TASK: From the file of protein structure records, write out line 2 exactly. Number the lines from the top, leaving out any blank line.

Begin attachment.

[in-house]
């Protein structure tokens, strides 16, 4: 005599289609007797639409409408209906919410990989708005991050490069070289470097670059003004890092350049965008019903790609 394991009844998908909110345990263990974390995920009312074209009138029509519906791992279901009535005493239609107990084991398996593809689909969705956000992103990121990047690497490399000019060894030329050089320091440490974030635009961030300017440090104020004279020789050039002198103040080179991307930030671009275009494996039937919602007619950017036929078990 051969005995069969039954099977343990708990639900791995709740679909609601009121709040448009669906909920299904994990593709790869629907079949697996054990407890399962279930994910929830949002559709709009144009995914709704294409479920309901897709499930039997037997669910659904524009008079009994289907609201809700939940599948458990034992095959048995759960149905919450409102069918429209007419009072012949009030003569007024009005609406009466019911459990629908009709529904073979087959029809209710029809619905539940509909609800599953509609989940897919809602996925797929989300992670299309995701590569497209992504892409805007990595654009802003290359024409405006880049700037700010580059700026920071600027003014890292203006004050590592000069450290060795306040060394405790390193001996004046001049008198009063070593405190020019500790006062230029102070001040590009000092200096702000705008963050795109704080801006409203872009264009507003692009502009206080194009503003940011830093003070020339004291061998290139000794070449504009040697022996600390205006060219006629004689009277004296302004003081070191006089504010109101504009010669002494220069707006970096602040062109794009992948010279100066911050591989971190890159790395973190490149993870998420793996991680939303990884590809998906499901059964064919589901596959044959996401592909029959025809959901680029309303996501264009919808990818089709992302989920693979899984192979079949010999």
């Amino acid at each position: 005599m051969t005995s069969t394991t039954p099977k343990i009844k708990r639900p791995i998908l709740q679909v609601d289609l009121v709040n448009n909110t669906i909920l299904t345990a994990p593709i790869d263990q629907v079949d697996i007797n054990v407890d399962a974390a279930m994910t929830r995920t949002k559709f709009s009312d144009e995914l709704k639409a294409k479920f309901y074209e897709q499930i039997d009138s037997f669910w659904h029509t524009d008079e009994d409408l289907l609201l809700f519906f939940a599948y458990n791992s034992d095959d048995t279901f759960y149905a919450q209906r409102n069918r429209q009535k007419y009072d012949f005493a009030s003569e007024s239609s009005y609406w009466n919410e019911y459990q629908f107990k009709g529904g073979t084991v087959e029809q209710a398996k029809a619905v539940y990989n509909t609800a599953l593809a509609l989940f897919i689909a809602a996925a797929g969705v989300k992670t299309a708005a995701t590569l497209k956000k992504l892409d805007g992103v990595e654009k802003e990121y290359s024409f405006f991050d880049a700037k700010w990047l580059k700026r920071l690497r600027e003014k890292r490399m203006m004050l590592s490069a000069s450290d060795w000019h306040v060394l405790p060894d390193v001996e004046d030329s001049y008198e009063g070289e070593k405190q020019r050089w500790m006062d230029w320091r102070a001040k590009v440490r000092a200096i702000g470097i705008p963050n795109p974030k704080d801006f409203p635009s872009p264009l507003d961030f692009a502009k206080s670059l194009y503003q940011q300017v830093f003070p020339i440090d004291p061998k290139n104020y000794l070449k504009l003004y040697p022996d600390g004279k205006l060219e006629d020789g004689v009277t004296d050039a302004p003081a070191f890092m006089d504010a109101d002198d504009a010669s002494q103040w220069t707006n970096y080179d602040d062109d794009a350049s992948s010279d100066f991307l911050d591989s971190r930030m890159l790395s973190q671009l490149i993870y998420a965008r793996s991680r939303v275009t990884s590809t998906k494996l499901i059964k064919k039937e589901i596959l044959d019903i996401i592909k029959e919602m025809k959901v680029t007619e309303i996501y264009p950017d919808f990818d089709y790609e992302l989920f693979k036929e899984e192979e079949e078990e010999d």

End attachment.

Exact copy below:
């Protein structure tokens, strides 16, 4: 005599289609007797639409409408209906919410990989708005991050490069070289470097670059003004890092350049965008019903790609 394991009844998908909110345990263990974390995920009312074209009138029509519906791992279901009535005493239609107990084991398996593809689909969705956000992103990121990047690497490399000019060894030329050089320091440490974030635009961030300017440090104020004279020789050039002198103040080179991307930030671009275009494996039937919602007619950017036929078990 051969005995069969039954099977343990708990639900791995709740679909609601009121709040448009669906909920299904994990593709790869629907079949697996054990407890399962279930994910929830949002559709709009144009995914709704294409479920309901897709499930039997037997669910659904524009008079009994289907609201809700939940599948458990034992095959048995759960149905919450409102069918429209007419009072012949009030003569007024009005609406009466019911459990629908009709529904073979087959029809209710029809619905539940509909609800599953509609989940897919809602996925797929989300992670299309995701590569497209992504892409805007990595654009802003290359024409405006880049700037700010580059700026920071600027003014890292203006004050590592000069450290060795306040060394405790390193001996004046001049008198009063070593405190020019500790006062230029102070001040590009000092200096702000705008963050795109704080801006409203872009264009507003692009502009206080194009503003940011830093003070020339004291061998290139000794070449504009040697022996600390205006060219006629004689009277004296302004003081070191006089504010109101504009010669002494220069707006970096602040062109794009992948010279100066911050591989971190890159790395973190490149993870998420793996991680939303990884590809998906499901059964064919589901596959044959996401592909029959025809959901680029309303996501264009919808990818089709992302989920693979899984192979079949010999």